Critter Culture
Why Is My Cat Giving Me the Stink Eye?

Why Is My Cat Giving Me the Stink Eye?

Critter Culture Staff



Cats squint for many reasons, some harmless and others decidedly less so. If you pay attention, you'll be able to narrow down why your cat seems to be giving you the stink eye. Genes are less of a factor in cats' ocular health than they are for dogs, but certain breeds such as Burmese and Persians are more likely to have glaucoma, for example.


Cool as a cucumber

cat with its eyes closed Nataba / Getty Images

Cats sometimes squint when they feel relaxed and secure. Long-time cat parents will be familiar with the slow blink of a happy cat. The squint is also part of the feline lexicon—it is body language expressing trust because your cat wouldn't voluntarily limit its vision when there's stranger danger present.


Cat eyes

portrait of a black cat close-up of with female hand stroking her forisana / Getty Images

Cats aren't as vocal as dogs, and they compensate for poor vision by navigating with their whiskers. So, you'll need to be proactively looking at your kitty's eyes for symptoms and signs of pain. If you're too dismissive of changes in the appearance of your cat's eyes, it can potentially become blind.



cat with one eye closed Heike Faber / Getty Images

Away from the easy domesticity of home, house cats also squint to protect their eyes from claws during showdowns with neighborhood animals. It doesn't always work, even if your cat technically won the brawl. Any resulting scratch or abrasion can cause an eye to close partially. Cue Squinty McSquintface. In addition, cats have a third eyelid in the inner corners of their eyes. It's not visible unless there's physical trauma or an ailment.



adult cat with herpesvirus infection Todorean Gabriel / Getty Images

Cats often develop eye problems and squint due to infections such as herpes. Once a cat gets Feline Herpes Virus-1, it has the virus for life, but it will lay dormant and flare up during bouts of stress, for example. This happens to people, too, and you may notice fever blisters on a stranger's mouth or nose. Treatment options include anti-viral meds.



A cat has a watery eye, conjunctivitis Osobystist / Getty Images

Good ol' pink eye is the most frequently diagnosed eye disorder in cats and has various causes, one of them being herpes. Dust and environmental pollutants can also cause conjunctivitis, and so can some of the plants in your garden. Pink eye is super contagious, and you'll often see it do the rounds in packed cat shelters. One or both eyes go red and watery, and there may be some clear or dark discharge, along with squinting, of course. Pink eye usually goes away without intervention, but it could indicate a more severe eye disorder, so it's worth checking out if it persists or your cat experiences significant discomfort.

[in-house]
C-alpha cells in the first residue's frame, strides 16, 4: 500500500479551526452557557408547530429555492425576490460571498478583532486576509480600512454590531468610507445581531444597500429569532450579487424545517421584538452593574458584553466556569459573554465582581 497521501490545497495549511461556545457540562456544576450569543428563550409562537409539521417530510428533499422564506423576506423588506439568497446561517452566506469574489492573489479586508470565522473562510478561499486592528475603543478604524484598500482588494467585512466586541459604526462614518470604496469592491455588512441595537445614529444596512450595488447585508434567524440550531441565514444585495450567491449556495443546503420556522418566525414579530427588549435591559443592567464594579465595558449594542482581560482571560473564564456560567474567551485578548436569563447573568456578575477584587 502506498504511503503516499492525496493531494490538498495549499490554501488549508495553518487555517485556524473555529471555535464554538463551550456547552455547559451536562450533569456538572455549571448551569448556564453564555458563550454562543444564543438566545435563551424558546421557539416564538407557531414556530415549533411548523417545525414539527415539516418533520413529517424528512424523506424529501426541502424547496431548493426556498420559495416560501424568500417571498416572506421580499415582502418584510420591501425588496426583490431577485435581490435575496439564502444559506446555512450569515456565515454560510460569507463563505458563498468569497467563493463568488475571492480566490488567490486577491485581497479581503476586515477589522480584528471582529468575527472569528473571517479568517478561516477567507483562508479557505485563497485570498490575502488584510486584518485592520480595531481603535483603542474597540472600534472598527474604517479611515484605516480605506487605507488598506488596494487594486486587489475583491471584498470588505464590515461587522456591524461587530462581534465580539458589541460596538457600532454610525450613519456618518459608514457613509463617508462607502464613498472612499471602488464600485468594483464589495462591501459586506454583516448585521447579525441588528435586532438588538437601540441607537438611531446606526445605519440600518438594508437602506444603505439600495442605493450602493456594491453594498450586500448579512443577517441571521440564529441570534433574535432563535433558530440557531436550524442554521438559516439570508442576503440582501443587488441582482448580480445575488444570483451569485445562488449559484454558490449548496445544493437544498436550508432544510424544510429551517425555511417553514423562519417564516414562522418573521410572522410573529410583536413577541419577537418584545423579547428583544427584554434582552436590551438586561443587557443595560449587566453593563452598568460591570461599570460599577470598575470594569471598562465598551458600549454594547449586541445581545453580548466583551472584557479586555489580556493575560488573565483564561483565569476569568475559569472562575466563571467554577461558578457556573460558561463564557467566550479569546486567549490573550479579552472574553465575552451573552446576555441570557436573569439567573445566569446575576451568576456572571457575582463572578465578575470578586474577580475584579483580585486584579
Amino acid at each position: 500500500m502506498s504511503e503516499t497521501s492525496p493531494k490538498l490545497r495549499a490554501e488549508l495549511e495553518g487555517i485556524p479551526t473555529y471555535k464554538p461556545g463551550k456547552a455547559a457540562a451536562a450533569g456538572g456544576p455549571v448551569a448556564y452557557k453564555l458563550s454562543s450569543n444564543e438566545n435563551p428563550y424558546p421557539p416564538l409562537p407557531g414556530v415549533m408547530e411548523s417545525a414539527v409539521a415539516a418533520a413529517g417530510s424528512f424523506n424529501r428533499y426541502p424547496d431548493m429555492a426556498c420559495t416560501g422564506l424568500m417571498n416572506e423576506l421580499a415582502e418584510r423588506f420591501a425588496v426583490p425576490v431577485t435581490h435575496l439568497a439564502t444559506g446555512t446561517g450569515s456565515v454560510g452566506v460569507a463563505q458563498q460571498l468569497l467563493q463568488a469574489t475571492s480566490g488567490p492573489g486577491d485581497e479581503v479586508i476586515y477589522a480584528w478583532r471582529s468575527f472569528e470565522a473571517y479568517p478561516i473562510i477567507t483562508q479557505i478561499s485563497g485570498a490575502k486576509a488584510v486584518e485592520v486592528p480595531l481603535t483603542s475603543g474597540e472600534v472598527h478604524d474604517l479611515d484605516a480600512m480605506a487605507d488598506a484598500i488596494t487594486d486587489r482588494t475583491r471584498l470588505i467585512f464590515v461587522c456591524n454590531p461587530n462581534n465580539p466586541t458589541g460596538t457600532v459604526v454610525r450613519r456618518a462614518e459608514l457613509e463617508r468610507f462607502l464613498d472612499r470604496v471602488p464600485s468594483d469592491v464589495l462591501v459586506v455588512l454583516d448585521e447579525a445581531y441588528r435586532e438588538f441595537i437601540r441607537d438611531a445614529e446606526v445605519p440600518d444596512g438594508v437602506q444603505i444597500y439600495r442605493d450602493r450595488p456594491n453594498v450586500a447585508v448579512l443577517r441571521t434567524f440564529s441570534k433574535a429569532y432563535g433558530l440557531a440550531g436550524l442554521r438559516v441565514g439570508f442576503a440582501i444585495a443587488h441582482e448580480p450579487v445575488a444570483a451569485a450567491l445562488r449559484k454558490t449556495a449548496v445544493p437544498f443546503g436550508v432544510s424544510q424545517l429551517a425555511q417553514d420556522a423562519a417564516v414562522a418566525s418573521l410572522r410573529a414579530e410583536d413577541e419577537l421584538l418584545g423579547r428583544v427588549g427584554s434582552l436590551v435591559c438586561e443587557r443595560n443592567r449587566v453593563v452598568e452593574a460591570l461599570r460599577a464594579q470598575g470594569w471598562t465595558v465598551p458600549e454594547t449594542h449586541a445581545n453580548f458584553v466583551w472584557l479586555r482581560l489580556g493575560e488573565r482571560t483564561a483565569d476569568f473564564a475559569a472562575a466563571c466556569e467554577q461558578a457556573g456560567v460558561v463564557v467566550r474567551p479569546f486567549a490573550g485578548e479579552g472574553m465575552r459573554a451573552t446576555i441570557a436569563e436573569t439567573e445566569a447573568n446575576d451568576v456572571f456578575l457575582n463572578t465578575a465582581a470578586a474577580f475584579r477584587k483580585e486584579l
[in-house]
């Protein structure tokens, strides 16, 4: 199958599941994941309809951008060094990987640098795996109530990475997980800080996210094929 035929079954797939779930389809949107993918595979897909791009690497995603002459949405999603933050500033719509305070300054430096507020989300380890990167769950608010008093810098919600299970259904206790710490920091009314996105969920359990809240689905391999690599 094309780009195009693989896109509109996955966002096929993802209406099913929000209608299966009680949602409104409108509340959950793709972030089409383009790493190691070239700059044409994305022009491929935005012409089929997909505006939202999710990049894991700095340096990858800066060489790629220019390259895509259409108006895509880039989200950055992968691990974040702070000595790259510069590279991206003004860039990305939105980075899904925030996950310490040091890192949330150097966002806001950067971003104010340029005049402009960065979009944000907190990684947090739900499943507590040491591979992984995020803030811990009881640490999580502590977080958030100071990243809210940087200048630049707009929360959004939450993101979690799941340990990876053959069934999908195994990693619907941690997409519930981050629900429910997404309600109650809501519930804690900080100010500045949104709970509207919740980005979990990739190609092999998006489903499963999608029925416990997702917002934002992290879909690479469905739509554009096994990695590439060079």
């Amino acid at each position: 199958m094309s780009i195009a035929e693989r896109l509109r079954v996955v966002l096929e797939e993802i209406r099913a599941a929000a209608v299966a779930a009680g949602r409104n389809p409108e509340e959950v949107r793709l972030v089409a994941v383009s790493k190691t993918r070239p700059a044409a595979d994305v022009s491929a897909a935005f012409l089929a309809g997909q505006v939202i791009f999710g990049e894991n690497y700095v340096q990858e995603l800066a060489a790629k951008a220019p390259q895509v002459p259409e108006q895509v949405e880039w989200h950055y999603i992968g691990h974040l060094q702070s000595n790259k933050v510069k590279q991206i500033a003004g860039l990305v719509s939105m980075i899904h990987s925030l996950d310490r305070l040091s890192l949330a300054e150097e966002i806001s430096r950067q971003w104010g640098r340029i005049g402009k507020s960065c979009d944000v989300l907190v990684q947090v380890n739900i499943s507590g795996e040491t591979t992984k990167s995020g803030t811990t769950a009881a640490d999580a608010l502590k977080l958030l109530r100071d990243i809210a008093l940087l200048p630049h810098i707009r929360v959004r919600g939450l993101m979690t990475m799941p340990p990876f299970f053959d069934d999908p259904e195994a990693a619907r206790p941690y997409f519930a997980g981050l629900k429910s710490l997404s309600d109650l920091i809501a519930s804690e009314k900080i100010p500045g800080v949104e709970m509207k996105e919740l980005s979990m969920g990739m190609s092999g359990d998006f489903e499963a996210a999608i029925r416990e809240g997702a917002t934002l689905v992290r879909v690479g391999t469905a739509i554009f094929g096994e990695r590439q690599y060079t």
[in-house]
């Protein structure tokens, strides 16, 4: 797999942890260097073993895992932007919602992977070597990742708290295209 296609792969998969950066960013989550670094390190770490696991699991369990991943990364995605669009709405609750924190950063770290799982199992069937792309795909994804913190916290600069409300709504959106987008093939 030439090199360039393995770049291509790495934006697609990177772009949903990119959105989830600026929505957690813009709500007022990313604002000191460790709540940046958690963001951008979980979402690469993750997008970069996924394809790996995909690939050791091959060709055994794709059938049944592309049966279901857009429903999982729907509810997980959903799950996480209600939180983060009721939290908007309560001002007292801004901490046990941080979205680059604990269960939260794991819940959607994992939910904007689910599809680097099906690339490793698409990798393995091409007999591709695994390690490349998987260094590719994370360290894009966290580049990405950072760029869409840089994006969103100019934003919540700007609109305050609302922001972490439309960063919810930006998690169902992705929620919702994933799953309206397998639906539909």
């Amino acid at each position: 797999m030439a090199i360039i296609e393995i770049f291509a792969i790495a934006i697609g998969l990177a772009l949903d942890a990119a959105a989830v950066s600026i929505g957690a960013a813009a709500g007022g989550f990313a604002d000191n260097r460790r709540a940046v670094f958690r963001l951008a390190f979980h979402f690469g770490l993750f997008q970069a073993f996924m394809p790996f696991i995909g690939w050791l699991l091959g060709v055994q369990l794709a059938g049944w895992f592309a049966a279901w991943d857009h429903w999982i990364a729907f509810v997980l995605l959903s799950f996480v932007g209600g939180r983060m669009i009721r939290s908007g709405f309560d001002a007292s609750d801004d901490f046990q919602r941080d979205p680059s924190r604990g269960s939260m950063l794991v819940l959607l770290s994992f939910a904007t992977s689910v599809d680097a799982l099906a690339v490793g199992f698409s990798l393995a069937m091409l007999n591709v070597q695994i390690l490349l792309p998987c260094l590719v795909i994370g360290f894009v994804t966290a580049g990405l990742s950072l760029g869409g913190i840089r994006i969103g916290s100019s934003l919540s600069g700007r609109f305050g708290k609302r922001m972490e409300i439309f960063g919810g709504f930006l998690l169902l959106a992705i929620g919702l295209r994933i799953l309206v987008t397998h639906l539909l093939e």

Corneal ulcers

Adult cat with corneal ulcer Todorean Gabriel / Getty Images

Upper respiratory infections, ingrown lashes, trapped dirt, chemicals, or blunt trauma could be to blame for sores or wounds on the eye's surface. For example, your cat may be trekking up a tree when it gets poked by a thorn. You might not be able to see the ulcer, but your vet can use an orange stain, and applicable tissue will go green.



Acute glaucoma in adult cat Todorean Gabriel / Getty Images

Older cats and breeds such as domestic shorthairs are at particular risk of developing glaucoma or high pressure in the eye. The pressure increases when drainage channels become blocked for a plethora of reasons, including tumors, and the condition can irreversibly damage your kitty's optic nerve. You might notice bulging eyeballs, dilated pupils, and cloudy corneas.



cat rubbing eyes

Inflamed cat eyelids may be down to allergens such as foods or insect bites. Parasites, infections, or the anomalies of flat-faced cats can cause this condition too. The eyelid becomes extremely itchy, and your cat will rub it, which causes further problems. You might notice flaky skin, hair loss, pigmentation loss, pus, and spasmodic blinking.



Domestic cat with uveitis of left eye Andi Edwards / Getty Images

This is a chronic condition that can gradually give rise to vision loss. When the eye's middle area, including the iris, becomes inflamed, it will look abnormally large. Your cat may present with bloodshot, teary eyes, odd-looking pupils, and a change in iris color. Uveitis is linked to feline immunodeficiency virus or FIV, as well as the FIP-causing feline coronavirus, among others.


Call your vet

Veterinary doctor checks eyesight of a cat of the breed Cornish Rex in a veterinary clinic SbytovaMN / Getty Images

Whether you notice sensitivity to light or tenderness, act fast—the earlier you get a diagnosis, the better. Eye assessments are part of annual check-ups, so your local vet should be your first port of call before you ever need to see an opthalmologist. Healthy cat eyes look clear with equal-sized pupils. Eyelid tissue is a light pink, and the third eyelid does not stick out. Lastly, there shouldn't be tearing in the corners.


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